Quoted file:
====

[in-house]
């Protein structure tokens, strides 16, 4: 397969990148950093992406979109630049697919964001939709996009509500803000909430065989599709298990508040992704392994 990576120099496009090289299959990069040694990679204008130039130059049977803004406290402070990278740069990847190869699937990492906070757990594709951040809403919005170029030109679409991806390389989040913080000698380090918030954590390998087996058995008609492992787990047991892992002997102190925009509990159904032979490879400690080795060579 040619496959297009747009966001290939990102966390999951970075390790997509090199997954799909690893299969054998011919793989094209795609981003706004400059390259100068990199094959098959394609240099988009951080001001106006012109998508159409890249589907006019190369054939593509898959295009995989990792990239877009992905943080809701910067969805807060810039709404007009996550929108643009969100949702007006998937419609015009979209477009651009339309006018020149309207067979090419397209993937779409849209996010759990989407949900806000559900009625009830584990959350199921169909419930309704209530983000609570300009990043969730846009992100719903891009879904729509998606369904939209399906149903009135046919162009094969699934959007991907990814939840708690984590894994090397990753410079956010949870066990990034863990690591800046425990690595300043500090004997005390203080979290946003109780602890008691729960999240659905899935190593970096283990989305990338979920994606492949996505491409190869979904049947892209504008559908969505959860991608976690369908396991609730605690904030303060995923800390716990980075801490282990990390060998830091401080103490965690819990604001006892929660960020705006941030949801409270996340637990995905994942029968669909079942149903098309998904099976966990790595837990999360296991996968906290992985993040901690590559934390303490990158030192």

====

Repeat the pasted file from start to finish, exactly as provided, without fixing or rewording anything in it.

[in-house]
């Protein structure tokens, strides 16, 4: 397969990148950093992406979109630049697919964001939709996009509500803000909430065989599709298990508040992704392994 990576120099496009090289299959990069040694990679204008130039130059049977803004406290402070990278740069990847190869699937990492906070757990594709951040809403919005170029030109679409991806390389989040913080000698380090918030954590390998087996058995008609492992787990047991892992002997102190925009509990159904032979490879400690080795060579 040619496959297009747009966001290939990102966390999951970075390790997509090199997954799909690893299969054998011919793989094209795609981003706004400059390259100068990199094959098959394609240099988009951080001001106006012109998508159409890249589907006019190369054939593509898959295009995989990792990239877009992905943080809701910067969805807060810039709404007009996550929108643009969100949702007006998937419609015009979209477009651009339309006018020149309207067979090419397209993937779409849209996010759990989407949900806000559900009625009830584990959350199921169909419930309704209530983000609570300009990043969730846009992100719903891009879904729509998606369904939209399906149903009135046919162009094969699934959007991907990814939840708690984590894994090397990753410079956010949870066990990034863990690591800046425990690595300043500090004997005390203080979290946003109780602890008691729960999240659905899935190593970096283990989305990338979920994606492949996505491409190869979904049947892209504008559908969505959860991608976690369908396991609730605690904030303060995923800390716990980075801490282990990390060998830091401080103490965690819990604001006892929660960020705006941030949801409270996340637990995905994942029968669909079942149903098309998904099976966990790595837990999360296991996968906290992985993040901690590559934390303490990158030192």